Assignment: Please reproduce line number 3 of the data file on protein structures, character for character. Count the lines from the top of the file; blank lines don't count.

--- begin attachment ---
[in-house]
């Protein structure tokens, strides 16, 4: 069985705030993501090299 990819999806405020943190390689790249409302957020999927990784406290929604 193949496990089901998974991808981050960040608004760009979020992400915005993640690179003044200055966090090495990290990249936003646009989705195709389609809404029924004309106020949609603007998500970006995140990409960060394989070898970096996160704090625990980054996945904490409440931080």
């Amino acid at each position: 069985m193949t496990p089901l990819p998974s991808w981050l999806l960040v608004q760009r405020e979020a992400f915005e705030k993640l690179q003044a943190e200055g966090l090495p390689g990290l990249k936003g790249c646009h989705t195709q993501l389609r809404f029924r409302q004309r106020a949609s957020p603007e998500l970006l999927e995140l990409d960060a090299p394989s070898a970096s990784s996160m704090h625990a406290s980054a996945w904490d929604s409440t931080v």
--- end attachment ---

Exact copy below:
């Amino acid at each position: 069985m193949t496990p089901l990819p998974s991808w981050l999806l960040v608004q760009r405020e979020a992400f915005e705030k993640l690179q003044a943190e200055g966090l090495p390689g990290l990249k936003g790249c646009h989705t195709q993501l389609r809404f029924r409302q004309r106020a949609s957020p603007e998500l970006l999927e995140l990409d960060a090299p394989s070898a970096s990784s996160m704090h625990a406290s980054a996945w904490d929604s409440t931080v």